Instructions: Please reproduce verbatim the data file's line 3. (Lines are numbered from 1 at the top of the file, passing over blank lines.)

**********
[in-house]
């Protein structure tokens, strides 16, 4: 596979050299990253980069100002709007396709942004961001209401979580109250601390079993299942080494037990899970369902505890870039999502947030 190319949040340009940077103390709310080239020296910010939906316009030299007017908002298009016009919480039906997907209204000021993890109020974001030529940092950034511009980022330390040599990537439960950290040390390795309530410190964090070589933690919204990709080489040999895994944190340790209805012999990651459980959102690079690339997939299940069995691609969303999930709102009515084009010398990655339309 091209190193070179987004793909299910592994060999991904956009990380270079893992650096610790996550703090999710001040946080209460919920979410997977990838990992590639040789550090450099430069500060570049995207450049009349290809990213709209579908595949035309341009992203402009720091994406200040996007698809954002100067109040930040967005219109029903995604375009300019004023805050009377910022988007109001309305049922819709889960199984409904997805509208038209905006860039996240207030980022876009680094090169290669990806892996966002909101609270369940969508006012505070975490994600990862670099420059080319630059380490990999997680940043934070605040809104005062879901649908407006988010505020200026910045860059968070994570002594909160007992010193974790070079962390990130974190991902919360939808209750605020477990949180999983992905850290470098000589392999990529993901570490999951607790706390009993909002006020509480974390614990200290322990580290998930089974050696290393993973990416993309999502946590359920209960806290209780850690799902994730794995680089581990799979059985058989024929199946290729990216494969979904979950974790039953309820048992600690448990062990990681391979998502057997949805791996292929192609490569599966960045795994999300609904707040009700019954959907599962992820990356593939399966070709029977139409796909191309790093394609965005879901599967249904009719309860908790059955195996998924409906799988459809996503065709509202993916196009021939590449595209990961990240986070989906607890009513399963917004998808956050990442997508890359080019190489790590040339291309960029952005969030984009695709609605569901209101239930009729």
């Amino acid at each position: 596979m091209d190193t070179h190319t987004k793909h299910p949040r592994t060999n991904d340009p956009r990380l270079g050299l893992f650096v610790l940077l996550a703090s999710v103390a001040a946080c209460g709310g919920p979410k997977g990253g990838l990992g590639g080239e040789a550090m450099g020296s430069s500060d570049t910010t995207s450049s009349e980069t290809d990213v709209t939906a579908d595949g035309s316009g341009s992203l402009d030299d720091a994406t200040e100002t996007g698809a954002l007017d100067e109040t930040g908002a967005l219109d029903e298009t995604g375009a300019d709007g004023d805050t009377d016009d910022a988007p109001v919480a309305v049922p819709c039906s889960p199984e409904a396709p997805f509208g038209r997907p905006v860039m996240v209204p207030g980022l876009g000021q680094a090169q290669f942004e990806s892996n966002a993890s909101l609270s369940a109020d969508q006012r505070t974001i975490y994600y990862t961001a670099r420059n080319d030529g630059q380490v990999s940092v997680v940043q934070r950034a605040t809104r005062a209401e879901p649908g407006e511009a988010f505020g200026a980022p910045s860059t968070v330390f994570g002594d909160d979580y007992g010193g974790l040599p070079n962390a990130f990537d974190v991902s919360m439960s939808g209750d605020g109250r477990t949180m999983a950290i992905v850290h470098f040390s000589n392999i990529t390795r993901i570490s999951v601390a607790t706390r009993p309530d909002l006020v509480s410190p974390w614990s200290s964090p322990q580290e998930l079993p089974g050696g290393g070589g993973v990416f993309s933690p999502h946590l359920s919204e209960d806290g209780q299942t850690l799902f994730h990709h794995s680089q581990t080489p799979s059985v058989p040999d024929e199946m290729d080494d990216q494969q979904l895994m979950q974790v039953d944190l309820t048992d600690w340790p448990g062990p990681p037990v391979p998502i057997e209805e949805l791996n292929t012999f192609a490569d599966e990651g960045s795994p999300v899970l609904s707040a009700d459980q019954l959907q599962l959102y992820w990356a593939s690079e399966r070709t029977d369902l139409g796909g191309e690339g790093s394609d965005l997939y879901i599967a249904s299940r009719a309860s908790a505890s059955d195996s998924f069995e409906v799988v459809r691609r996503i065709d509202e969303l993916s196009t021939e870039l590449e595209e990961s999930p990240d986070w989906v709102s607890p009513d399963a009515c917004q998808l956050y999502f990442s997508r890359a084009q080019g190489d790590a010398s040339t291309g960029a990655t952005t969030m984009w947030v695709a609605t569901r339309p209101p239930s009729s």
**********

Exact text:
């Amino acid at each position: 596979m091209d190193t070179h190319t987004k793909h299910p949040r592994t060999n991904d340009p956009r990380l270079g050299l893992f650096v610790l940077l996550a703090s999710v103390a001040a946080c209460g709310g919920p979410k997977g990253g990838l990992g590639g080239e040789a550090m450099g020296s430069s500060d570049t910010t995207s450049s009349e980069t290809d990213v709209t939906a579908d595949g035309s316009g341009s992203l402009d030299d720091a994406t200040e100002t996007g698809a954002l007017d100067e109040t930040g908002a967005l219109d029903e298009t995604g375009a300019d709007g004023d805050t009377d016009d910022a988007p109001v919480a309305v049922p819709c039906s889960p199984e409904a396709p997805f509208g038209r997907p905006v860039m996240v209204p207030g980022l876009g000021q680094a090169q290669f942004e990806s892996n966002a993890s909101l609270s369940a109020d969508q006012r505070t974001i975490y994600y990862t961001a670099r420059n080319d030529g630059q380490v990999s940092v997680v940043q934070r950034a605040t809104r005062a209401e879901p649908g407006e511009a988010f505020g200026a980022p910045s860059t968070v330390f994570g002594d909160d979580y007992g010193g974790l040599p070079n962390a990130f990537d974190v991902s919360m439960s939808g209750d605020g109250r477990t949180m999983a950290i992905v850290h470098f040390s000589n392999i990529t390795r993901i570490s999951v601390a607790t706390r009993p309530d909002l006020v509480s410190p974390w614990s200290s964090p322990q580290e998930l079993p089974g050696g290393g070589g993973v990416f993309s933690p999502h946590l359920s919204e209960d806290g209780q299942t850690l799902f994730h990709h794995s680089q581990t080489p799979s059985v058989p040999d024929e199946m290729d080494d990216q494969q979904l895994m979950q974790v039953d944190l309820t048992d600690w340790p448990g062990p990681p037990v391979p998502i057997e209805e949805l791996n292929t012999f192609a490569d599966e990651g960045s795994p999300v899970l609904s707040a009700d459980q019954l959907q599962l959102y992820w990356a593939s690079e399966r070709t029977d369902l139409g796909g191309e690339g790093s394609d965005l997939y879901i599967a249904s299940r009719a309860s908790a505890s059955d195996s998924f069995e409906v799988v459809r691609r996503i065709d509202e969303l993916s196009t021939e870039l590449e595209e990961s999930p990240d986070w989906v709102s607890p009513d399963a009515c917004q998808l956050y999502f990442s997508r890359a084009q080019g190489d790590a010398s040339t291309g960029a990655t952005t969030m984009w947030v695709a609605t569901r339309p209101p239930s009729s």